Christmas Bird Counts

What’s a Christmas Bird Count and why am I posting about it on January 5th?

Here are the answers, compliments of Bird Studies Canada‘s website:

In 1900, American ornithologist Frank Chapman asked birders across North America to head out on Christmas Day to count the birds in their home towns and submit the results as the first “Christmas Bird Census.” The Christmas Bird Count, as it is now called, is conducted in over 2000 localities across Canada, the United States, Latin America, and the Caribbean. These bird observations have been amassed into a huge database that reflects the distribution and numbers of winter birds over time.

Christmas Bird Counts are conducted on any one day between December 14 and January 5 inclusive. They are carried out within a 24-km diameter circle that stays the same from year to year. Christmas counts are generally group efforts, though single-observer counts can and do happen. They are organized at the local level, usually by a birding club or naturalists organization.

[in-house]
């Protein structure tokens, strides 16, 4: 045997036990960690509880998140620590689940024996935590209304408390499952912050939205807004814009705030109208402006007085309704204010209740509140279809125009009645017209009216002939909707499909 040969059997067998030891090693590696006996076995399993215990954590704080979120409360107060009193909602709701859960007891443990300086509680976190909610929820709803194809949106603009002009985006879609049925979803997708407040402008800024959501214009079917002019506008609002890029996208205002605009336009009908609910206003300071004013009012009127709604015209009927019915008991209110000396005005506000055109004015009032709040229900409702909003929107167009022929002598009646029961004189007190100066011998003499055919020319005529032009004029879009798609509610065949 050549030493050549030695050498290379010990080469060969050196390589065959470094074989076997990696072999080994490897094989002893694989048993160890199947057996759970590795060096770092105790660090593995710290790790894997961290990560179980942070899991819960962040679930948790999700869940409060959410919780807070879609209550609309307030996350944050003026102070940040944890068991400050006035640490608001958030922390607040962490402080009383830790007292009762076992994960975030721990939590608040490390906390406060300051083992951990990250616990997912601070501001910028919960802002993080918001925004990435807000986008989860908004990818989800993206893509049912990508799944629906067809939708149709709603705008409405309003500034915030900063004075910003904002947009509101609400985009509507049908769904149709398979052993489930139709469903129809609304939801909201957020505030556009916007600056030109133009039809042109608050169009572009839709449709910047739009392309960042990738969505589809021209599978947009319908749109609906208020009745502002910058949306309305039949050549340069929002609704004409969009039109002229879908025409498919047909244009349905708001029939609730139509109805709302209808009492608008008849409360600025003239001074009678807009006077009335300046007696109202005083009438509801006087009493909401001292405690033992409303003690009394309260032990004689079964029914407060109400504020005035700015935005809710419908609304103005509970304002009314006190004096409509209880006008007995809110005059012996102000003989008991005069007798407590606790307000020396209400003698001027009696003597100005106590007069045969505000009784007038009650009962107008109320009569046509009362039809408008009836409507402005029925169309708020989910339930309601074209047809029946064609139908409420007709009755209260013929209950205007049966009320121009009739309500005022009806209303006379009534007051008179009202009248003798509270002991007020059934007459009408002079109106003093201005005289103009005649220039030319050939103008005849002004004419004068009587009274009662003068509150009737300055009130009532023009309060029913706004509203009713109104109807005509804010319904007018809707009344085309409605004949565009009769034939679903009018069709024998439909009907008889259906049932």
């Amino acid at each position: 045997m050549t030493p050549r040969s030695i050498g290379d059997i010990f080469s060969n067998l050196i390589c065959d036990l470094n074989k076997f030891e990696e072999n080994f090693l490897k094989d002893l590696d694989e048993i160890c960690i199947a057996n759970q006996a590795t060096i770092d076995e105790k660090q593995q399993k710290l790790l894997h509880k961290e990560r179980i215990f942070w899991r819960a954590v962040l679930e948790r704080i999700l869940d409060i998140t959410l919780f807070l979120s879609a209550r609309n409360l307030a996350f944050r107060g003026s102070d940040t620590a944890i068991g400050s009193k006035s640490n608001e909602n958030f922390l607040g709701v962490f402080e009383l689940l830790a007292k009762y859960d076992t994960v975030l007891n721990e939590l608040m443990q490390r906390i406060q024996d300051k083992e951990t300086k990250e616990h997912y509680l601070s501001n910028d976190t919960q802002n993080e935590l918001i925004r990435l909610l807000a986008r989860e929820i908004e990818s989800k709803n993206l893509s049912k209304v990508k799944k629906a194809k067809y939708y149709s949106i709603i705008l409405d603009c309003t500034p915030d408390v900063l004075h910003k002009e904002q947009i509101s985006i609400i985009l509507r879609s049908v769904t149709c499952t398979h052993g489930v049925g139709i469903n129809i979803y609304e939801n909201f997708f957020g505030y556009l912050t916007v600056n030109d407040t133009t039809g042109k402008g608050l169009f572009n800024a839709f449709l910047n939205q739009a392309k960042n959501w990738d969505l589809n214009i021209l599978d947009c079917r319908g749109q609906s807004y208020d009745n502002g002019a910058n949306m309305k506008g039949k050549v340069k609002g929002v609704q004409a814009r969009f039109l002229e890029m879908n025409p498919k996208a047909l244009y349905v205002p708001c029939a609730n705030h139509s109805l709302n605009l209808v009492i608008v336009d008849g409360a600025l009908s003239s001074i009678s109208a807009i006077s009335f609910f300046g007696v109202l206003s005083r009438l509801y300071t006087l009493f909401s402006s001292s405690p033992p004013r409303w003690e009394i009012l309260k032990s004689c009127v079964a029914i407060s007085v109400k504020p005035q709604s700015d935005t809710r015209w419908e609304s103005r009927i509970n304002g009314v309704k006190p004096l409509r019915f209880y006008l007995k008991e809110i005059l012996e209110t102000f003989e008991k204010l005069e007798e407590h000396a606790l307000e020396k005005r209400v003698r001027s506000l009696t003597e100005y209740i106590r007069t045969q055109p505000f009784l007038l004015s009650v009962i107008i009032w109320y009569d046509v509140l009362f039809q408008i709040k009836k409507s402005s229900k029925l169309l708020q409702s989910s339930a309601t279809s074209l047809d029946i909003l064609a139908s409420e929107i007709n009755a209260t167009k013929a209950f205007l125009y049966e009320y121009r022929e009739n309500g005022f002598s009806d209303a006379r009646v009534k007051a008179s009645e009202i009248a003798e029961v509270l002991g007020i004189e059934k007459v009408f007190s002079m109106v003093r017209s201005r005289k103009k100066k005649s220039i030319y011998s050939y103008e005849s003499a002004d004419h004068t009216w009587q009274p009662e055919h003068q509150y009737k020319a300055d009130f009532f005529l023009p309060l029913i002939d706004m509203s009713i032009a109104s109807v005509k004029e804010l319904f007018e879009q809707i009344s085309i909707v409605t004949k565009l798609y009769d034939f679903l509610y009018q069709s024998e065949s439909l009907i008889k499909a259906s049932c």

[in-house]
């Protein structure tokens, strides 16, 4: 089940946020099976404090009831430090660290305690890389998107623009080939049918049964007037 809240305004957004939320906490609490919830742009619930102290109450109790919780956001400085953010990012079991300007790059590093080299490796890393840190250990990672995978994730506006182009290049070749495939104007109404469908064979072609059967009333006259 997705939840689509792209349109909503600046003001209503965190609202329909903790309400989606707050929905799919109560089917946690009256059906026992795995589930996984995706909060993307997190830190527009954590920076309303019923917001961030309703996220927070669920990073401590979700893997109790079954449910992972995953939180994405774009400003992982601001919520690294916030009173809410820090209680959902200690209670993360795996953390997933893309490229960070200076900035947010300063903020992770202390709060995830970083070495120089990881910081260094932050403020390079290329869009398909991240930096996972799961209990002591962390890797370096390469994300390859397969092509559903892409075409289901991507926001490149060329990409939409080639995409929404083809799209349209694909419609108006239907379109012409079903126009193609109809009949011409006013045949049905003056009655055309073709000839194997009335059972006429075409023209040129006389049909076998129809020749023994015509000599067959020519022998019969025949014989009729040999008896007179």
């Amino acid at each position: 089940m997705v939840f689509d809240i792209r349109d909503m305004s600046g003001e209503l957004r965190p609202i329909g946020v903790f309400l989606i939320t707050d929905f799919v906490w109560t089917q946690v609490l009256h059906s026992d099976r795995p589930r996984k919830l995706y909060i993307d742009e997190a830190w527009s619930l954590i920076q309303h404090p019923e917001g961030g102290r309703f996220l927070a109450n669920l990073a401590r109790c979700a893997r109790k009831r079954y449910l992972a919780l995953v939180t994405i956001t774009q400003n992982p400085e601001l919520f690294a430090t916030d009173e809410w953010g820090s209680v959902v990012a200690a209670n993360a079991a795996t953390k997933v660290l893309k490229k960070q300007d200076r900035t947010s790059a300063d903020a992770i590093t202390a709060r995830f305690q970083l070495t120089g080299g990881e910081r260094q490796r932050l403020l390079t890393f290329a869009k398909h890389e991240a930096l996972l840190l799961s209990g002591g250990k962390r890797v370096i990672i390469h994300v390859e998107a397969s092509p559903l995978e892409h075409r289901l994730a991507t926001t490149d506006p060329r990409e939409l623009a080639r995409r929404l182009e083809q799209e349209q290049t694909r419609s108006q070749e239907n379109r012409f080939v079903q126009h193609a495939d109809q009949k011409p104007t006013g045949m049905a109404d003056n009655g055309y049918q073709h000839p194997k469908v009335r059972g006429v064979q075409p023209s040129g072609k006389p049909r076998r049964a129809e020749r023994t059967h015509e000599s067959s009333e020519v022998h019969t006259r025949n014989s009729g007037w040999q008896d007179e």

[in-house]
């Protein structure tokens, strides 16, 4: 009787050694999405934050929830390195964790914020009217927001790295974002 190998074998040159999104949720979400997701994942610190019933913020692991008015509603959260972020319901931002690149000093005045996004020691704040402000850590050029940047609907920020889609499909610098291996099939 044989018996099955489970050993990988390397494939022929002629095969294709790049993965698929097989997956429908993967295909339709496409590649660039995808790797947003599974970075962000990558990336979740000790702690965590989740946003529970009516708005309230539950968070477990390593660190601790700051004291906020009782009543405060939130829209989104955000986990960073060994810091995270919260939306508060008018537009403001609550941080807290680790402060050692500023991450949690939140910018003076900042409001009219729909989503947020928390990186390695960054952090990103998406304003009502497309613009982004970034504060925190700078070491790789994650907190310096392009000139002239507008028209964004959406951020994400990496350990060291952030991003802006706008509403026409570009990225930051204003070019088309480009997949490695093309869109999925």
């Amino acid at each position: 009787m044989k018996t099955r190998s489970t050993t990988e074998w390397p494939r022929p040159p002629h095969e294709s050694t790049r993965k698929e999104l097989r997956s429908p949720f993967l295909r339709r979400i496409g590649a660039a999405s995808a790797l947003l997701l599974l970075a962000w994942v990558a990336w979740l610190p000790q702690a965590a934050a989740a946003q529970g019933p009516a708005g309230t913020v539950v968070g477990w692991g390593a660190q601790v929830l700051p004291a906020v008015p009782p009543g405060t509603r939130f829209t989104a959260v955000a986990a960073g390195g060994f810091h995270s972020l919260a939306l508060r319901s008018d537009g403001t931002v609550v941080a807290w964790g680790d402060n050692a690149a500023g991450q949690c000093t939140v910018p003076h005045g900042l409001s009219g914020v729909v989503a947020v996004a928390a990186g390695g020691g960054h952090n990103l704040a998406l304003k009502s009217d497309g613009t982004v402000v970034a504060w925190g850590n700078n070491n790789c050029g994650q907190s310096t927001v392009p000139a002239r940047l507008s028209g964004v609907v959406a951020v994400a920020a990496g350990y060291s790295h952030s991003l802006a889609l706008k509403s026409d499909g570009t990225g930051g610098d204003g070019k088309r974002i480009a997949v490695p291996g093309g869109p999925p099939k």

This is the first year I participated, and you know me – jump in with both feet! So I took part in three: Dec. 15 in Clark’s Crossing, Dec. 26th in Saskatoon (REALLY cold!) and today, Jan. 5th, in Pike Lake. They were all organized by the Saskatoon Nature Society.

I was with a different group of people each time, always with at least a couple of knowledgeable birders. You drive and walk around your area and count all the birds you see – both the species and the amount.

During the Clark’s Crossing count, I added two new birds to my list – Gray Partridge and Snowy Owl. The partridge picture isn’t great, but I like the owl one:


The Saskatoon count was so cold, my camera quit. Didn’t see a lot of birds, but enjoyed it despite the cold.

Today, in Pike Lake I added another bird to my list – Ruffed Grouse. Like the partridge, the picture’s not great but it’s identifiable.

My best pictures today were of Pine Grosbeaks (male and female) and a Common Redpoll, both of which we saw a lot:

Pine Grosbeak (male)

Pine Grosbeak (male)

Pine Grosbeak (female)

Pine Grosbeak (female)

Common Redpoll (in the shade)

Common Redpoll (in the shade)

Next up? The Great Backyard Bird Count (Feb. 15-18th). I can hardly wait. 🙂


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